Sunday, June 10, 2012

Chores and training children for real life

"One day another mom told me that the only reason I have time to teach my children how to do chores is because we homeschool. She explained why her children were not required to help around the house. 'With soccer, the tutor and dance after school each day, I couldn't possibly ask them to do chores.' 

I explained that I am completely certain that with our genes, our children will likely not be professional soccer players or dancers. They will need to wear clothes and eat, though, so it seems appropriate to train them to do laundry and cook."

- Rose Godfrey, The Pig in the Pantry

In my previous post, I have already touched on the subject of chores and the importance of steering children towards a productive, responsible life. I fully believe in pursuing one's dreams and developing one's talents, but not at the cost of shedding all responsibility for the basics without which a family can't function. An individual, no matter how talented, will likely not grow into a pleasant, hardworking adult if he is never asked to lift a finger around the house or be a productive part of family life. 

Now, chores and the running of a home are the primary responsibility of the parents, and no more than is appropriate should be heaped on the shoulders of a child. No child, no matter the age, should be turned into a housework drudge to the point of neglecting all other pursuits, even if it is a 20-year-old daughter with a houseful of little brothers and sisters. A child can do much, but the childhood years, and even the adult years lived at home, are supposed to be a time of training, not an opportunity for the parents to pile adult responsibilities on a child.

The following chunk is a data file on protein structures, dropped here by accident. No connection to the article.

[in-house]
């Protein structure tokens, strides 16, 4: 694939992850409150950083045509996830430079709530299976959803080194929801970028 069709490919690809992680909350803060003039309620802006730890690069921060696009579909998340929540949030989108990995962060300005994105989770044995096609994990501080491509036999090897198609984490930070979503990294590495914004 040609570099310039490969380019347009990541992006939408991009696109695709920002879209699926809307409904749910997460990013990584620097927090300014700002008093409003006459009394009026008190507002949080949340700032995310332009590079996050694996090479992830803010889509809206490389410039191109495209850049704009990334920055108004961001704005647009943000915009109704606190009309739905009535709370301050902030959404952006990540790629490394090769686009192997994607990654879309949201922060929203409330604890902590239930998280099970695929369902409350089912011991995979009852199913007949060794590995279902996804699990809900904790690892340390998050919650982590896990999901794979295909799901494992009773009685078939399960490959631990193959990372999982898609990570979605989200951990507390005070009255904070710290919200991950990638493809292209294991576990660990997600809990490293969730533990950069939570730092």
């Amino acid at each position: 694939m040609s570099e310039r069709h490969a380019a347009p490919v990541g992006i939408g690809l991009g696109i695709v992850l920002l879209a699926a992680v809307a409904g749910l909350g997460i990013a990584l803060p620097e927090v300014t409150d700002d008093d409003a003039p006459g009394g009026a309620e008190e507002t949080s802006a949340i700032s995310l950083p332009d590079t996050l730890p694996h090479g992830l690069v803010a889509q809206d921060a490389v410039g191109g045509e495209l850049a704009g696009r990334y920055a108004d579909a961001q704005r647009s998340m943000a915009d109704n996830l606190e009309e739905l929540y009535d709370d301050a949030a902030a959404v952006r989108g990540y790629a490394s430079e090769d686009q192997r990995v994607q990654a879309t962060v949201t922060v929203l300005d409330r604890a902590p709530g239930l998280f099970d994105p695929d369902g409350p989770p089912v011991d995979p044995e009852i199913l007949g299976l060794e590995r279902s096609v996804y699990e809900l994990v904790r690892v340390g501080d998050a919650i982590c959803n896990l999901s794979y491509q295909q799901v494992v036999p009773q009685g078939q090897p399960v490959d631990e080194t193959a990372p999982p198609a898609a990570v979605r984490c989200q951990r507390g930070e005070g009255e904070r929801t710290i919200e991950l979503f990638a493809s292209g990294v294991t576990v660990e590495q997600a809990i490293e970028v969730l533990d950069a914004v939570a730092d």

Having said that, the inclusion of children in basic chores - and in the whole process of life - is not only important in the way of teaching how to run a household, but can be a tremendous learning opportunity in many other ways. Every day, I see more and more how kindergartens and early grades of elementary school must artificially create that learning environment which is so naturally and readily present at home. Reading, counting, measuring, matching, dividing, shaping and so much more are all a part, if one doesn't rush and presents things in the right way, of laundry, cooking, dishes, and other such basic chores ("good, now give me three eggs. No, that is two. I want another one"). Of course it's easier to just grab those eggs myself, but there's an opportunity to learn! 

It is important that a child has time and space to develop his inclinations. I believe it is one of the most important things, and the most easily accomplished ones too, in learning at home vs. regular schooling. But it shouldn't be an all-exhausting effort. I don't think any of us is "too important" to participate in the daily mill of normal life, and all the countless joys and sorrows it entails. For children, it is especially important. Children need a lot of seemingly empty time, time to just be; a very rigorous schedule of school and extracurricular activities leaves no chance for that. So what is the result? Talents may be pursued, and later paraded and made much of, but at what price? 

Irritable, tired, restless, cranky children; children with enormous learning difficulties; listless, idle, or on the other hand, unnaturally ambitious, test-results-obsessed children; much of this, I feel, finds its roots in the extinguishing of calm, orderly, nourishing (physically and mentally) home life. Working alongside each other - not in an artificially created environment, but really doing those simple chores that can be shared by a 3-year-old and a 33-year-old, such as watering the plants or sweeping the porch - can be a time of bonding, shared conversation, and an opportunity for a child to feel like an important member of the family, contributing in real ways. It makes them so proud, and really isn't that difficult to achieve. And of course, lending a hand means that time is freed up to do something fun, like reading a story or taking a walk together.